* Queen's Gambit Accepted: 1 d4 d5 2 c4 dc 3 Nf3 a6!? Black usually plays this move at some point to prepare …b5 (e.g. 4 e3 Nf6 5 Bxc4 e6 6 O-O d5 7 Qe2 Nc6 8 Nc3 b5 in Euwe vs Alekhine, 1937). However, Alekhine sometimes used it to keep White’s bishop away from b5 before attacking with his light-squared bishop, as in Bogoljubov vs Alekhine, 1934.
* In the St. George Defense, 1 e4 a6 2 d4 b5, Black famously defeated a world champion: Karpov vs Miles, 1980.
How can such violations of opening principles lead to success? An early Ng5 or ...Ng4 wins a pawn in the Two Knights and disrupts White's development in the Budapest Gambit. Playing ...a6 usually prepares ...b5 in both the QGA and the Najdorf. It is worth taking an extra move to expand on the queenside and keep White's pieces away from b5. A player can delay development in order to gain space or material or to disrupt his opponent’s development. He can violate one principle to satisfy another.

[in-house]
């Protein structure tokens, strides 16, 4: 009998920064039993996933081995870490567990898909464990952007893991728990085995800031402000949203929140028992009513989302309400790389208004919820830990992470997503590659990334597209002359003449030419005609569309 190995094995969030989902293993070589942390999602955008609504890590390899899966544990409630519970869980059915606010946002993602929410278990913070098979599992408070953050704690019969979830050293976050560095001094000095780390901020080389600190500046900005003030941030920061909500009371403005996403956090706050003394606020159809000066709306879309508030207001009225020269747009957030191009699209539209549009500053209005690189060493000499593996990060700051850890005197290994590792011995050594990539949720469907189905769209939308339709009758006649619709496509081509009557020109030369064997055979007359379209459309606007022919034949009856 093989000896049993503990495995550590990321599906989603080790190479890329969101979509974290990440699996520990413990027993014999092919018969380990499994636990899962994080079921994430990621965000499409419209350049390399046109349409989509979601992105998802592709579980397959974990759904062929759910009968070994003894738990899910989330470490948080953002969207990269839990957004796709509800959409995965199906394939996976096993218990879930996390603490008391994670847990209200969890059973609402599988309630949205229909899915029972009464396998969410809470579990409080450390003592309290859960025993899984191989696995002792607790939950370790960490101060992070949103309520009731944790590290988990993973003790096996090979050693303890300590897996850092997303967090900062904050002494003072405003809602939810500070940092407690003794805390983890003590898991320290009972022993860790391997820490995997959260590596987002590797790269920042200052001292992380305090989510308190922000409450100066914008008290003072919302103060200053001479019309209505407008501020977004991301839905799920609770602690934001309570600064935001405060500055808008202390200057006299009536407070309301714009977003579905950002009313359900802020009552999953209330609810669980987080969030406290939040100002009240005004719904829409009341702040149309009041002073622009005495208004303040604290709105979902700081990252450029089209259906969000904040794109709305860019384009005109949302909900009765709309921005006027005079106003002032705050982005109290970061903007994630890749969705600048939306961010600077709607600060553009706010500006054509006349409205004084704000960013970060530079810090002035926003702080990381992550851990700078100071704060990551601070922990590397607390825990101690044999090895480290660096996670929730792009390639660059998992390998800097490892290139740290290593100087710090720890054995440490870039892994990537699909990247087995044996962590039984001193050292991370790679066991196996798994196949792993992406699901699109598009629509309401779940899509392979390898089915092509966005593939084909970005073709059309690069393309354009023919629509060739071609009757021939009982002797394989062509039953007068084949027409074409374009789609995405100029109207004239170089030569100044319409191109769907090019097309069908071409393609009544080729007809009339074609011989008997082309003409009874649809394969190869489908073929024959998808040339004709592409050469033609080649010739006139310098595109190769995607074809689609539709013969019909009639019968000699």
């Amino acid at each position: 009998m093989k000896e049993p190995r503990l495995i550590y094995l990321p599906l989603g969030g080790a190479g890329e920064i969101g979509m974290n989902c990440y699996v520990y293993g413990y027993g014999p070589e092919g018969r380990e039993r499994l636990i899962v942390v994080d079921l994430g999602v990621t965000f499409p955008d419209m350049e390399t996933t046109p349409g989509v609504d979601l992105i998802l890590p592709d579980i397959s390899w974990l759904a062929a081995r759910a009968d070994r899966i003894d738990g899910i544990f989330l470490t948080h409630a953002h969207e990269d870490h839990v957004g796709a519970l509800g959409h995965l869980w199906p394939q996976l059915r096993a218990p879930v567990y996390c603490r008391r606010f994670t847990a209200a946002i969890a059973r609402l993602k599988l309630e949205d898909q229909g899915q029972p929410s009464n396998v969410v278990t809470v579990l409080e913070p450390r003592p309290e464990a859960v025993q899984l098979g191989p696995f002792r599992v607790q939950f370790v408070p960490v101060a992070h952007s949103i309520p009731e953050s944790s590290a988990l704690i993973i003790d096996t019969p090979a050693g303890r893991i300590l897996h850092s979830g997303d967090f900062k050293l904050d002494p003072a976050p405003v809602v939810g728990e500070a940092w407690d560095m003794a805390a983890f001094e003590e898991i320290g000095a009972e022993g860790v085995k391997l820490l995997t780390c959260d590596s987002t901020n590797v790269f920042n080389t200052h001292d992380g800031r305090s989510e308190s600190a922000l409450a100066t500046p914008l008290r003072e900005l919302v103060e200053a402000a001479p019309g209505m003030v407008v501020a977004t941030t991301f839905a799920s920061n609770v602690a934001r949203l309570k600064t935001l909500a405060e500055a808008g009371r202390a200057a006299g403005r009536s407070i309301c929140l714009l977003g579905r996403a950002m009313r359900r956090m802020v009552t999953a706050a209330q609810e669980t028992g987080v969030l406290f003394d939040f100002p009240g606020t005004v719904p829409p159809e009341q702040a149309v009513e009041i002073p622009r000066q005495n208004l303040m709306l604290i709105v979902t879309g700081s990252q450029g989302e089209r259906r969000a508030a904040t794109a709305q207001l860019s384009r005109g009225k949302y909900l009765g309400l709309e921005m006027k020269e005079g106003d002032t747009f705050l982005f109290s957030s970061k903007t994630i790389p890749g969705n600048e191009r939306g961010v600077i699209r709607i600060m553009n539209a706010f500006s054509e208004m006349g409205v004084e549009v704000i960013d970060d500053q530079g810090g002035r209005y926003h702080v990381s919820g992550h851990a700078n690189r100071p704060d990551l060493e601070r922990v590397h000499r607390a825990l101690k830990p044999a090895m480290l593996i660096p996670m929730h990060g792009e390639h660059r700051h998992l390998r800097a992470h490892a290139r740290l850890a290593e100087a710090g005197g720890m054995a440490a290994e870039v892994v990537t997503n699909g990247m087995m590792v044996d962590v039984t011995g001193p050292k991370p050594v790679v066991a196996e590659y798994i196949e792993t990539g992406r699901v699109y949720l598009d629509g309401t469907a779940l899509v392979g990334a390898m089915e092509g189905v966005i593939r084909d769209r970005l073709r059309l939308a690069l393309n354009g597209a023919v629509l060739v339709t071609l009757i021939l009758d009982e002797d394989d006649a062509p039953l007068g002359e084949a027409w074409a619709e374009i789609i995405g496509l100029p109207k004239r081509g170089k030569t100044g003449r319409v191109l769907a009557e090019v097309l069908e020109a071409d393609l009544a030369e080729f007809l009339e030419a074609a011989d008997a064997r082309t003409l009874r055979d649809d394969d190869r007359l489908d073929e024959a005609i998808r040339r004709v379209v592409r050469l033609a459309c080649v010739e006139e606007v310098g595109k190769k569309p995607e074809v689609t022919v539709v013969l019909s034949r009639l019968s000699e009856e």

|May-25-05|| ||soberknight: However, I want to suggest that chess principles are not reliable at all. Sometimes a player will violate chess principles and win beautifully. AJ, you annotated the most beautiful correspondence game ever played, Estrin vs Berliner, 1965. Berliner wins despite making the same “mistakes” that Black makes in this game. He attacks before all his pieces are developed: 8…Qh4 already commits to a piece sacrifice. He does not castle: 12 Bxd5+ Kd8. |
The soundness of Berliner’s novelty has been disputed. 13 Qb3 or 14 Qb3 might win for White. However, we cannot refute Black’s attack on principle. We must present concrete variations explaining exactly why Qb3 wins for White. If the analysis holds water, then Black’s attack was unsound. If not, the attack was sound, despite being “unprincipled.”
Therefore, I must disagree with the introduction you give to this game, which you proceed to analyze in impressive detail. You write, “I tell my students all the time ... ‘It does not matter how brilliant your idea is, you simply must complete your development BEFORE trying anything like an attack.’ (Or any other middlegame idea, for that matter.)
“Here a player with a FIDE 2600 rating ignores this advice, launching a full-scale assault almost from the very first move. The end result is a predictable loss, a good object lesson, and my game for this month!”